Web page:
Of biodiversity climate_change_and_law


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Of biodiversity climate_change_and_law

  1. 1. Of biodiversity, climate change and law Commentary by Bertrand Bhikarry Rough times are ahead for we who inhabit Earth, a time which requires great understanding of everyone’s needs. Yet if the voices which only represent human interests remain the loudest, it may well be that the other species will not benefit in any outcome. It’s not that the animal and plant kingdoms aren’t saying things, its only that most of us just do not understand the language. Its obvious that people giving lip service to the the topic will end up far short of a fix for urgent environmental issues. So let’s talk a bit more, one more time. Claiming love and empathy for the others who live here is a sure way to be sidelined in today’s world. True, no one is actually deemed unsound in mind for saving a tree anymore, even fish population observers can claim they do a meaningful job, right alongside those who make a living doing avian migration studies. However the real contributors to society’s progress are those who feed the mills of our economy, or add more comfort to our daily lives. You can see why we venerate the scientist who modifies living organisms to produce more food, over an environmental advocate who insists we already have enough food, but we just need to distribute it differently. Its a lifestyle and developmental paradigm that needs urgent readjustment, and in quick time, because humans are not the center of this world, even if we do make the most impact on it. The threat of Climate Change, whether it was brought about by a natural cycle of events, or was inadvertently created by our need to reinvent our surroundings is a fact of life that we must face. That it’s a threat which will deliver its blow to the next generation - our heirs actually, is the main reason not enough of us are concerned in diminishing or readjusting our usage of natures assets. The truth of the matter remains; If the expected events foretold for Climate Change were upon us now, the political will, the social conscience of entire nations would have been in alignment to face the clear and present danger.
  2. 2. So Draconian measures will have to be taken at some point to enable our masses to deal with CC, there’s no doubt about it, but until that time where we will be told what we must do, we can enjoy the civil mediums of education, consultation, and democracy. As an eye opener, here are two topics which make for good bedtime reading for the next five years at least. These are investigative peeks at what biodiversity loss will mean to Earth, and by extension, what it will mean to us humans. Another interesting theoretical journey that dovetails is the increasing use of environmental law to protect Earths other inhabitants. Granted these are broad topics to lump into a single pre-slumber article, but there is huge overlap in the topics. Let’s look at some background. We will start by ooking at those who came before us, and at those who will come after us. But it’s not too early to pity the latter group. They will in essence be suffering the pains caused by the inaction upon which we persist. It’s been stated that Ancient Man was quite good at understanding ecology, but there was a key factor for that. His nomadic lifestyle meant that he needed to be in a place of plenty in order to eat. He needed to be in a stream in order to fish. It can be argued therefore that our ancestors were better at living at one with nature, but it can be refuted that they did not have the benefit of insulated clothing and rubberized footwear as we do, so they had no choice. So that’s how the practice of agriculture developed. Man eventually learned to provide food without moving . It seems all the problems we face today has derived in some sense from this ability of man to stay in one place, and to control the ‘environment’ in which he chose to live. After agriculture, came the need for law and order, because boundaries had to be made, where before there was simply no need to demarcate one’s Place beyond temporary campsite etiquettte. Thus did the “law’ evolve to protect the owner, or those who owned the static assets, against those who had no ‘landed’ wealth. If today we wish to use a practice of Law to protect the environment, it becomes fairly obvious that the fundamentals of ownership must be reviewed. Indeed, it must be remembered the very rules of this country are based on Westminster Law, with tenets designed to protect a landholders holdings from the grasping hands of the proletariat.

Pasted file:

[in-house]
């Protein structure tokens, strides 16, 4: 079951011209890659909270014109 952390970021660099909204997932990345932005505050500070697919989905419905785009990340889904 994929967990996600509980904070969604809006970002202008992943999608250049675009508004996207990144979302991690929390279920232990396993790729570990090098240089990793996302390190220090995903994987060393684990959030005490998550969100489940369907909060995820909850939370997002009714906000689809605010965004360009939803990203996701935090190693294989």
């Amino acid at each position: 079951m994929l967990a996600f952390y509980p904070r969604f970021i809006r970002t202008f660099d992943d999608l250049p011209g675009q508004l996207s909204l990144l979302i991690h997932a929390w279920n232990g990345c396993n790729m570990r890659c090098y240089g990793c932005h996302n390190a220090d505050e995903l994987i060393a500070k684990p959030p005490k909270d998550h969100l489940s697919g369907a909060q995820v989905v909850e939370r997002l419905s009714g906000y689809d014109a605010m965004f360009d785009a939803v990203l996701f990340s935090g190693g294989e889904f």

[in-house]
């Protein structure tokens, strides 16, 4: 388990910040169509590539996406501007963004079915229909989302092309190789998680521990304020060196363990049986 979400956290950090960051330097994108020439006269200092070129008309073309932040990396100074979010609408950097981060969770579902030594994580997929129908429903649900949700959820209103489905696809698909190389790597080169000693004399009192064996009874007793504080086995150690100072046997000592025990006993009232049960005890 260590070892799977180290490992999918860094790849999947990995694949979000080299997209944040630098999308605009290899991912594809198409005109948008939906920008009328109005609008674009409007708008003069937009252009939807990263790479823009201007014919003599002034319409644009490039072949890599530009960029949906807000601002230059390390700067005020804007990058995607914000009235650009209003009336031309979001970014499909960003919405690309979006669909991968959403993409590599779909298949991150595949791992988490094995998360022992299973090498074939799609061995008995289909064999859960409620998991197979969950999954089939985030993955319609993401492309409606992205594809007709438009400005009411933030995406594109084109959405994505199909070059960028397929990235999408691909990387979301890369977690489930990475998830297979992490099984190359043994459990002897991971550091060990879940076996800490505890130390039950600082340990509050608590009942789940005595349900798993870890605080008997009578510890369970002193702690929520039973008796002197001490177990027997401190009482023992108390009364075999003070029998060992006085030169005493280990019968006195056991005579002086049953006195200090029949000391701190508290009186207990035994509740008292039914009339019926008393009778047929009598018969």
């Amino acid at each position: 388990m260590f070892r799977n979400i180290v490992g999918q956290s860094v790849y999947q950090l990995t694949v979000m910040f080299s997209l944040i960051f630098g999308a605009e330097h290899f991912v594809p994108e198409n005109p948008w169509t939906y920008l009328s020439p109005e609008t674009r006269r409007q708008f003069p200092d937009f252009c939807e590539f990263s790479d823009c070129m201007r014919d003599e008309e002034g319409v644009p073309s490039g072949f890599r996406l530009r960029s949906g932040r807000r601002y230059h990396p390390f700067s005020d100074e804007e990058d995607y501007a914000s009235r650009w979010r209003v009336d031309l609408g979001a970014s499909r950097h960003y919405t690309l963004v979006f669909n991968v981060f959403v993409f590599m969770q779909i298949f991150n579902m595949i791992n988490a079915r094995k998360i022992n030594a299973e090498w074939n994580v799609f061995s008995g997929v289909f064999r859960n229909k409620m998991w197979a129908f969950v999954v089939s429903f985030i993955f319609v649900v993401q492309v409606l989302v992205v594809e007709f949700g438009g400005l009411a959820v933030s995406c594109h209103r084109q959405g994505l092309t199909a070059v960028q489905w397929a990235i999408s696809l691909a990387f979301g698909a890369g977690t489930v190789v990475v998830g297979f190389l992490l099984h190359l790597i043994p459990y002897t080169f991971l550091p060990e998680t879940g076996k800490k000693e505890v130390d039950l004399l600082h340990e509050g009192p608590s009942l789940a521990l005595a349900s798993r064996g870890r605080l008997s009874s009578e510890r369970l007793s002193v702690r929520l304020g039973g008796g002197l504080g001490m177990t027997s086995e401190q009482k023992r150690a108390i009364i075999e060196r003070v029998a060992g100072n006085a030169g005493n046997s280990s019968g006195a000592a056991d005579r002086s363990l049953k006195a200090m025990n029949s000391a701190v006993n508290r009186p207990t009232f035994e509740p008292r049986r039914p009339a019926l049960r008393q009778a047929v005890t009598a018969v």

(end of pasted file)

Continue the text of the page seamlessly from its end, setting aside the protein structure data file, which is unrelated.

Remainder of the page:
3. 3. Obviously to seek to dispossess the owners of land in these times, to take away ‘rights’ which were always held inviolable is just not a consideration that will gain traction. It takes no stretch of imagination therefore to project that in the future, only when the well-being of all humans are threatened, will such laws be rethought, or simply pushed aside. It’s happens all the time. Remember Martial Law? Two more things to bear in mind; humans will not make decisions to benefit the animal kingdom above themselves, nor does man give up property, even if he is truly at death’s door. So let’s welcome Climate Change, let’s say goodbye to mankind as we knew it. The next set of humans may survive, but there will not be anything left to them that they may thank us for. Certainly it will not be an archaic ruling that one can own and use everything left by ancestral proclamation - Especially not if it means the wider community stands to suffer. If history is an indicator, the future may belong to nomads once more, as the environment creates its own law.